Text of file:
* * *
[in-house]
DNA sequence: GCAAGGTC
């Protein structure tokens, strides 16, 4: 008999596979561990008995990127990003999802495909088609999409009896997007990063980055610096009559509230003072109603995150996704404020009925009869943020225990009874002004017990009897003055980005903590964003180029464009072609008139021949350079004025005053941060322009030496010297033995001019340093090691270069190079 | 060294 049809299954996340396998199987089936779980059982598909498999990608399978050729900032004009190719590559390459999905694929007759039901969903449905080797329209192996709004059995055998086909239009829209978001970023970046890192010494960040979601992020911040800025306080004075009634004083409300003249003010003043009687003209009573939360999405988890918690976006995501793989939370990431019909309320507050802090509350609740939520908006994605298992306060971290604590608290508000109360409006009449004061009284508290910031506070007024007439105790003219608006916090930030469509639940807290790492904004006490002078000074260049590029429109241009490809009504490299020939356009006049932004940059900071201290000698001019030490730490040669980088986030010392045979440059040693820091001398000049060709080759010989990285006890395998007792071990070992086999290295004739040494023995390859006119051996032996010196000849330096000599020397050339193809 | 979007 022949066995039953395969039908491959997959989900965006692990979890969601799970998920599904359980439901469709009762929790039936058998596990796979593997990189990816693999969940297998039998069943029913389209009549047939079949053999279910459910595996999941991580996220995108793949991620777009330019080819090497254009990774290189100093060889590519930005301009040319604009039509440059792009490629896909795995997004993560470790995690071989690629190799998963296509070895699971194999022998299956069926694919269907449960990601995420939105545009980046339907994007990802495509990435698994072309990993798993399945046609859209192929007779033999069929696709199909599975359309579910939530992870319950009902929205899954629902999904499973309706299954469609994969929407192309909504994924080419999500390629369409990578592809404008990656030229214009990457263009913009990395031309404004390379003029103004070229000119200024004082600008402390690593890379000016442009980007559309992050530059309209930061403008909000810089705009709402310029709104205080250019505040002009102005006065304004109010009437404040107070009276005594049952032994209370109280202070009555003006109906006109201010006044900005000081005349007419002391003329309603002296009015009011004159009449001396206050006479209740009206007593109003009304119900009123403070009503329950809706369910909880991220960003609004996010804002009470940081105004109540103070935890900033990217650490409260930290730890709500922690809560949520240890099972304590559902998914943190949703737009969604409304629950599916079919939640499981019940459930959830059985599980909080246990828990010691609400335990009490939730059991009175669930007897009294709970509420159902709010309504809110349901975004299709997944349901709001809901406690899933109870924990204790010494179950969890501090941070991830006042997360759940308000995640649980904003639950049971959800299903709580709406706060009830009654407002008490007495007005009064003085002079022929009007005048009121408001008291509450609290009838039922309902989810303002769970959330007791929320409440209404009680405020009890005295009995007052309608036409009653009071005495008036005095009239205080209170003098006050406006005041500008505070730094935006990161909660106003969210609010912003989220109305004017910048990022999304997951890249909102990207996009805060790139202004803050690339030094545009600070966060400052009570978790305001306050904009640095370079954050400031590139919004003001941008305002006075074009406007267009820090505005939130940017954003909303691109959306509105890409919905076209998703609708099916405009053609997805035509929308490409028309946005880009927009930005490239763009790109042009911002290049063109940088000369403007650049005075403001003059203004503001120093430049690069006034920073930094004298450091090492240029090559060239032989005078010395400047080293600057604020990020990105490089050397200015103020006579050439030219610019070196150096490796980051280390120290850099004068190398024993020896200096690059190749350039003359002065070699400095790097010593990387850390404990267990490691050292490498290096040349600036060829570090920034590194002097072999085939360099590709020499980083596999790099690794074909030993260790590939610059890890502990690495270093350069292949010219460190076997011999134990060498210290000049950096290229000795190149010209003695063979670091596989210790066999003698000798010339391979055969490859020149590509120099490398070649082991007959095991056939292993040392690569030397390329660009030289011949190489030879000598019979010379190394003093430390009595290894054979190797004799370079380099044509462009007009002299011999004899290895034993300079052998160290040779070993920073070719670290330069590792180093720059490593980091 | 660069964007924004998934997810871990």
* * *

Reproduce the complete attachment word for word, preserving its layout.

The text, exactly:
[in-house]
DNA sequence: GCAAGGTC
């Protein structure tokens, strides 16, 4: 008999596979561990008995990127990003999802495909088609999409009896997007990063980055610096009559509230003072109603995150996704404020009925009869943020225990009874002004017990009897003055980005903590964003180029464009072609008139021949350079004025005053941060322009030496010297033995001019340093090691270069190079 | 060294 049809299954996340396998199987089936779980059982598909498999990608399978050729900032004009190719590559390459999905694929007759039901969903449905080797329209192996709004059995055998086909239009829209978001970023970046890192010494960040979601992020911040800025306080004075009634004083409300003249003010003043009687003209009573939360999405988890918690976006995501793989939370990431019909309320507050802090509350609740939520908006994605298992306060971290604590608290508000109360409006009449004061009284508290910031506070007024007439105790003219608006916090930030469509639940807290790492904004006490002078000074260049590029429109241009490809009504490299020939356009006049932004940059900071201290000698001019030490730490040669980088986030010392045979440059040693820091001398000049060709080759010989990285006890395998007792071990070992086999290295004739040494023995390859006119051996032996010196000849330096000599020397050339193809 | 979007 022949066995039953395969039908491959997959989900965006692990979890969601799970998920599904359980439901469709009762929790039936058998596990796979593997990189990816693999969940297998039998069943029913389209009549047939079949053999279910459910595996999941991580996220995108793949991620777009330019080819090497254009990774290189100093060889590519930005301009040319604009039509440059792009490629896909795995997004993560470790995690071989690629190799998963296509070895699971194999022998299956069926694919269907449960990601995420939105545009980046339907994007990802495509990435698994072309990993798993399945046609859209192929007779033999069929696709199909599975359309579910939530992870319950009902929205899954629902999904499973309706299954469609994969929407192309909504994924080419999500390629369409990578592809404008990656030229214009990457263009913009990395031309404004390379003029103004070229000119200024004082600008402390690593890379000016442009980007559309992050530059309209930061403008909000810089705009709402310029709104205080250019505040002009102005006065304004109010009437404040107070009276005594049952032994209370109280202070009555003006109906006109201010006044900005000081005349007419002391003329309603002296009015009011004159009449001396206050006479209740009206007593109003009304119900009123403070009503329950809706369910909880991220960003609004996010804002009470940081105004109540103070935890900033990217650490409260930290730890709500922690809560949520240890099972304590559902998914943190949703737009969604409304629950599916079919939640499981019940459930959830059985599980909080246990828990010691609400335990009490939730059991009175669930007897009294709970509420159902709010309504809110349901975004299709997944349901709001809901406690899933109870924990204790010494179950969890501090941070991830006042997360759940308000995640649980904003639950049971959800299903709580709406706060009830009654407002008490007495007005009064003085002079022929009007005048009121408001008291509450609290009838039922309902989810303002769970959330007791929320409440209404009680405020009890005295009995007052309608036409009653009071005495008036005095009239205080209170003098006050406006005041500008505070730094935006990161909660106003969210609010912003989220109305004017910048990022999304997951890249909102990207996009805060790139202004803050690339030094545009600070966060400052009570978790305001306050904009640095370079954050400031590139919004003001941008305002006075074009406007267009820090505005939130940017954003909303691109959306509105890409919905076209998703609708099916405009053609997805035509929308490409028309946005880009927009930005490239763009790109042009911002290049063109940088000369403007650049005075403001003059203004503001120093430049690069006034920073930094004298450091090492240029090559060239032989005078010395400047080293600057604020990020990105490089050397200015103020006579050439030219610019070196150096490796980051280390120290850099004068190398024993020896200096690059190749350039003359002065070699400095790097010593990387850390404990267990490691050292490498290096040349600036060829570090920034590194002097072999085939360099590709020499980083596999790099690794074909030993260790590939610059890890502990690495270093350069292949010219460190076997011999134990060498210290000049950096290229000795190149010209003695063979670091596989210790066999003698000798010339391979055969490859020149590509120099490398070649082991007959095991056939292993040392690569030397390329660009030289011949190489030879000598019979010379190394003093430390009595290894054979190797004799370079380099044509462009007009002299011999004899290895034993300079052998160290040779070993920073070719670290330069590792180093720059490593980091 | 660069964007924004998934997810871990």